‘Investors want profit, not more overhead’: What Farfetch’s acquisition streak means for its future

Farfetch may not be acquiring Barneys, as a report in the New York Post recently reported, but it has been on a buying streak — and its acquisitions may prove more trouble than they’re worth.

Earlier this month, Farfetch bought New Guards, which owns the license to popular streetwear brands Off-White and Heron Preston. At the time, there were breathless reports saying that Farfetch had acquired Off-White, though the relationship between the two was a lot less direct, as Off-White clarified in a statement after the fact.

Before New Guards, Farfetch acquired retailers including Browns and Toplife, a reseller, a Chinese marketing firm and an e-commerce company. Each of these acquisitions served a very different purpose, from expanding the company’s reach in China to improving its customer service. 

“It’s clear that they are looking to invest across the spectrum of entry points for brands,” said Chris Paradysz, global chief growth officer of brand performance agency ForwardPMX. “They want to be where the customer is, and all that cliche. The New Guards acquisition, the Stadium Goods acquisition, and some of the less flashy ones — they’re all about bringing a diversified approach to working with their brands in selling, marketing, all that. The question is, can you be the expert in so many things? You have a lot of disruption happening there, but I’m not sure if its good for the consumer or for the brands, and the brands are really the lifeblood of Farfetch.”

Early financial reactions to the New Guards announcement were not favorable. Within hours, the company’s shares plummeted by close to 50%, due in part to going against the “asset-light” mantra that made Farfetch an attractive candidate for investors after its IPO late last year. Many investors did not sign up for a company with a large stable of subsidiaries, each carrying their own levels of risk. 

Dedicating large sums of money to new acquisitions, like the reported $250 million for Stadium Goods and $675 million for New Guards, is a risky move. Even with the $1.4 billion in revenue the company made in 2018, the company’s spending and losses mean that it still is not profitable. Losses totaled more than $150 million in 2018. Both its investors losing confidence and its decelerated growth expectations — the company cut its gross merchandise value from 41% to 37% — suggest Farfetch should pump the brakes on its spending.

“Losses are mounting, investors are pulling out, Condé Nast to the tune of nearly $300 million,”said Jon Reily, evp of retail and e-commerce at Publicis Sapient. Condé Nast, an early investor in Farfetch, dumped all of its investment in the company in July, reportedly over concerns about how Farfetch was being run. “While they predict they will be profitable by 2021, which, for the record, I am dubious of thanks to geopolitical factors with Chinese customers, I’m not sure that investors will be patient with them for that long.”

Reily said that Farfetch is banking on the reports that Chinese luxury purchasers will amount to 40% of a more than $150 billion luxury market by 2025, meaning that, thanks to its acquisition of Topline, it will have more than 3 million Chinese customers. “When you spend more than $1 billion in nine months and lose two-thirds of your market cap in the same period, it doesn’t take a Nobel prize winner in economics to say that is not sustainable no matter how many customers you have in a hypothetical growing market.”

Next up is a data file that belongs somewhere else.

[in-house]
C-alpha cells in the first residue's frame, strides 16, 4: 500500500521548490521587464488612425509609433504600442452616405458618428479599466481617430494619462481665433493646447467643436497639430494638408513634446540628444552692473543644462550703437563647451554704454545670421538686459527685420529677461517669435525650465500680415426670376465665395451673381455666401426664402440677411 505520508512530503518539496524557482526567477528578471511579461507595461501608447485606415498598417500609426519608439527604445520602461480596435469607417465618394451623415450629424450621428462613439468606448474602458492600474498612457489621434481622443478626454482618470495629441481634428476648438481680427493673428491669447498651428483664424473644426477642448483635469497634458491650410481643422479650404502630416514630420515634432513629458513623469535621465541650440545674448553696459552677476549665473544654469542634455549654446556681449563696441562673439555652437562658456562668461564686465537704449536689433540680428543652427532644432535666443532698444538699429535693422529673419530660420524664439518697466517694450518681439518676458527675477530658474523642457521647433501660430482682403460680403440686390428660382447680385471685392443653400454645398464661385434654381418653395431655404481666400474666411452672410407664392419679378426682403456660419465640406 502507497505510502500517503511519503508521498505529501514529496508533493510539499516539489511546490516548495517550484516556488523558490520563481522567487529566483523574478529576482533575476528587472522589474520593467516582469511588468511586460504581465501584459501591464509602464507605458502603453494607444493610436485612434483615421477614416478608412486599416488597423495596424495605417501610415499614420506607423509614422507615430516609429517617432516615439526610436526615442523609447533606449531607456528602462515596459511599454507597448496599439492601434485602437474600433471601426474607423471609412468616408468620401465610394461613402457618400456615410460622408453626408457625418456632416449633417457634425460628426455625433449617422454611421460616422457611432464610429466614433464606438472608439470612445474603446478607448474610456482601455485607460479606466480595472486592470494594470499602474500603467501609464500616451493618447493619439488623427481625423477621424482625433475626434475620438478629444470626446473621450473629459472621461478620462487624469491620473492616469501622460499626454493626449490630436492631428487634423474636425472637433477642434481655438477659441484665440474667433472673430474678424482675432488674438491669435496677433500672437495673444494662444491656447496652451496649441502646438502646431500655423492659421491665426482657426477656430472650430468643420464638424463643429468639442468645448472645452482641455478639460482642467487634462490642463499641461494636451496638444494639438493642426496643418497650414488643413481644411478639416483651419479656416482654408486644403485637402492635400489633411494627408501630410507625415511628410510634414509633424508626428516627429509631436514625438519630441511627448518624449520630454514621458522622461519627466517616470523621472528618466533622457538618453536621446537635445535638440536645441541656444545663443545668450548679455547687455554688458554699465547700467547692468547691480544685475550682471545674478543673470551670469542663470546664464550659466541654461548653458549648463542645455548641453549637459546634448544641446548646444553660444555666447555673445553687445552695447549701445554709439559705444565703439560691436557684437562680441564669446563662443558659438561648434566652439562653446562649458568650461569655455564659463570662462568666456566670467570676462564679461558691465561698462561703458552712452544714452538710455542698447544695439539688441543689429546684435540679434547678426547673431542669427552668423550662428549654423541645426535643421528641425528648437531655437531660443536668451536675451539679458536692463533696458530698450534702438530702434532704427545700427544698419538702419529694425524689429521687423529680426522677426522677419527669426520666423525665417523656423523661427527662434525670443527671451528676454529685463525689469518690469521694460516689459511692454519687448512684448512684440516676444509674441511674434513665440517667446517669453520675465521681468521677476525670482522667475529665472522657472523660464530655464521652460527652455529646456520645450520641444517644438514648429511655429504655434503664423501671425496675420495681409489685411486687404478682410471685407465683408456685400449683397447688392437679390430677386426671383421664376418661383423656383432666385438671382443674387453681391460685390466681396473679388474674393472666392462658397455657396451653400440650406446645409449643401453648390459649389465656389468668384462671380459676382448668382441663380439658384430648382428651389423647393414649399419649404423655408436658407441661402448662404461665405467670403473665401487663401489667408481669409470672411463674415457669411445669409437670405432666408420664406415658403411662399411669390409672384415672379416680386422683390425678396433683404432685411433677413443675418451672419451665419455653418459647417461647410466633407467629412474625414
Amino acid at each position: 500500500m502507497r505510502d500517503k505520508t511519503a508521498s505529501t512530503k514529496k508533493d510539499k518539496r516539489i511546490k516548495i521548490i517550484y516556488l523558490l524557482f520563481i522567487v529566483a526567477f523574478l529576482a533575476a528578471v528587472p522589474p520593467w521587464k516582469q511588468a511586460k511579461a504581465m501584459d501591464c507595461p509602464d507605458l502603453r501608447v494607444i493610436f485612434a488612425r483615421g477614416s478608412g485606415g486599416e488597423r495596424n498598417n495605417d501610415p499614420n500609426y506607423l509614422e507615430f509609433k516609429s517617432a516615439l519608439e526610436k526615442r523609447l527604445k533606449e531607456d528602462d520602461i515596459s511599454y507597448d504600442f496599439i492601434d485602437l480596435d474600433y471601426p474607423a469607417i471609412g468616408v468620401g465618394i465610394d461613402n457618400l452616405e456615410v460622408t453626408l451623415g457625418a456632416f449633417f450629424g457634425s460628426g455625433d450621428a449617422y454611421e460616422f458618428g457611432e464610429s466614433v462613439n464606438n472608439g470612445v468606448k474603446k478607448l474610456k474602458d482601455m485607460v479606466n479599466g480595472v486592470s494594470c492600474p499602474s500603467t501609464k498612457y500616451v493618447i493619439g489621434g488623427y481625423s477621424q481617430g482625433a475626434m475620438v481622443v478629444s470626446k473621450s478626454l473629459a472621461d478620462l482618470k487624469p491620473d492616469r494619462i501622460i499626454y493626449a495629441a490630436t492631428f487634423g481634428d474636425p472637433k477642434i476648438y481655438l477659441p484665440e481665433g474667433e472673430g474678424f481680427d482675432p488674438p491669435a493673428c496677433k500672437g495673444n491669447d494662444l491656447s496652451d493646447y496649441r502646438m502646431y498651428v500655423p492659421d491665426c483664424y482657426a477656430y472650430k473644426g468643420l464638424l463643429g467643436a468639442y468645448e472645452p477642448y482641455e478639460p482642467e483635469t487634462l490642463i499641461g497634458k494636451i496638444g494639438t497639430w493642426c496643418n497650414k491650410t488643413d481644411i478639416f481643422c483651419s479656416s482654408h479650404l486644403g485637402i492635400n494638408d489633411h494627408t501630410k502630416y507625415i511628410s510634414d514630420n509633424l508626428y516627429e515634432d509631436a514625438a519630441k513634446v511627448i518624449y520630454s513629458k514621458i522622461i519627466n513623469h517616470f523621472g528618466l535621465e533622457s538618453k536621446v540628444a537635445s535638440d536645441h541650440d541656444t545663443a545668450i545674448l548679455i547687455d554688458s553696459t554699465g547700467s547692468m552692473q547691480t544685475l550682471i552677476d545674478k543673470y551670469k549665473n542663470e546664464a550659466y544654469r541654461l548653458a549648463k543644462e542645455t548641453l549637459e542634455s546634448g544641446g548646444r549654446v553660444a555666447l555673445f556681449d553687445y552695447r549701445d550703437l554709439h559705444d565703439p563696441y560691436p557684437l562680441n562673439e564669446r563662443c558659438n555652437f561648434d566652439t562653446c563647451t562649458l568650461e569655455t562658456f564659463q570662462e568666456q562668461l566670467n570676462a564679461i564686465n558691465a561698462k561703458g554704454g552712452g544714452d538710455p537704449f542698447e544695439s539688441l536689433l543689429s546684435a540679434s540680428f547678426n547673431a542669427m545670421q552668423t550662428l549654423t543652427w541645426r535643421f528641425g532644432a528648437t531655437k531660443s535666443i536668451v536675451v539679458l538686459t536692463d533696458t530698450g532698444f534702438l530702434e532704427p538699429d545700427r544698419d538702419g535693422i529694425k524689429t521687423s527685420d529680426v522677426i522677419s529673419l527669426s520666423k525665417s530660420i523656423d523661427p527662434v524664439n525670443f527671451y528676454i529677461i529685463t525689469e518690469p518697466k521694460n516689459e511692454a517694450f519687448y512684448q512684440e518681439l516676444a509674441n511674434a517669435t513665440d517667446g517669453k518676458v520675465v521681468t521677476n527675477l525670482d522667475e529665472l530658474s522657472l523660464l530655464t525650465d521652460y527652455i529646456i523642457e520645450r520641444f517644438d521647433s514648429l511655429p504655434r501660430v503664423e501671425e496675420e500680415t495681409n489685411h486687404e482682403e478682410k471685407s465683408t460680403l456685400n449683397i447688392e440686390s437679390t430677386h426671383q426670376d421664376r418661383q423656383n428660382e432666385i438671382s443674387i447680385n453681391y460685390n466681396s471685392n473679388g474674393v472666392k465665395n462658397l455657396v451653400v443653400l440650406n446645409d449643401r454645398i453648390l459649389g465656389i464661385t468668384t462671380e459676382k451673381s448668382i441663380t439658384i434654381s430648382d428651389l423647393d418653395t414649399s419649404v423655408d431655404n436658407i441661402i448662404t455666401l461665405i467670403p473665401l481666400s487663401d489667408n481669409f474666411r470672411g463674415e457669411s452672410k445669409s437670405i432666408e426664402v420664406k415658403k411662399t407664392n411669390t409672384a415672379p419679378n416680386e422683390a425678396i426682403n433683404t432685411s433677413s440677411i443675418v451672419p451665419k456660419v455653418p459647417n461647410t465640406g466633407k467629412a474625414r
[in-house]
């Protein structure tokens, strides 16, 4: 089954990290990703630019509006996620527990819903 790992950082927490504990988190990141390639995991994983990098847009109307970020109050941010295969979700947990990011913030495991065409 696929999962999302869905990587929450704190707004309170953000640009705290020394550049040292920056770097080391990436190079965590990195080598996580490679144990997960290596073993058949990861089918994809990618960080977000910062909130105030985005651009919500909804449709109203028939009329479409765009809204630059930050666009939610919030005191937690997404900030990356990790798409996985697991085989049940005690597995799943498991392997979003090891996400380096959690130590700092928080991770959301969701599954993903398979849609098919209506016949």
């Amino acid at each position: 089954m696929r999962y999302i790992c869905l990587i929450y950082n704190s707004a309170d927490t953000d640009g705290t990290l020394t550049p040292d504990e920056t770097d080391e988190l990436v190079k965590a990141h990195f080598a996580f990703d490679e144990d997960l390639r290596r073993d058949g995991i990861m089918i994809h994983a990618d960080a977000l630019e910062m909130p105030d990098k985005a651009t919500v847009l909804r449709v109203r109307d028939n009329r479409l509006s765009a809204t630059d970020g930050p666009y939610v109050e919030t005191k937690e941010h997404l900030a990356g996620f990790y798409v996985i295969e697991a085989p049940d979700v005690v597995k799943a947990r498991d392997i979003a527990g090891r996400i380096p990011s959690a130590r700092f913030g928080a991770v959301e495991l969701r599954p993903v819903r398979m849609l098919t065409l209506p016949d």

Farfetch has often been billed as “the Amazon of luxury,” and many of its recent moves are in line with that positioning. Both are marketplaces that have expanded aggressively and diversified into a wide variety of services. But according to Paradysz, modeling oneself after Amazon borders on hubristic.

“No one remembers how much money Amazon lost for who knows how many years,” Paradysz said. “The loss statement at Farfetch will be challenging with that kind of mission, but it is clearly what they’re doing. The question that Amazon asked and answered was whether they had the right to expand into all these other areas. For Farfetch’s brands, who are also their customers, will they support Farfetch experimenting with all these new things?”

Farfetch also lacks some of the key factors that let Amazon survive that early lean period to grow into the powerhouse it is today. Amazon also went through a period of acquisitions early on in its growth, some of which worked out like Zappos and Twitch, while others like Diapers.com, which Amazon shut down a few years after acquiring.

“Farfetch is not Amazon,” Reily said. “They don’t have the investors, they don’t have the ability to borrow as cheaply as Amazon does, and while they are trying to re-invent the stagnant space that is online luxury retail, they still need to make money at some point. Amazon had the growingly profitable Amazon Web Services in its back pocket in the early part of the decade to write the checks for its retail ambitions. Farfetch is relying on investors, and investors want profit, not more overhead.”

Ultimately, whether a spending spree will be a positive for Farfetch or continue to tank its stocks depends on the reaction from the brands the company works with and whether it can suffer through the strain these acquisitions put on its finances until it can become profitable.

“Their strategy appears to be acquiring customers through mergers and acquisitions, especially in China, which is a valid strategy in the right conditions,” Reily said. “I’m not sure those are the conditions that Farfetch is in right now.”

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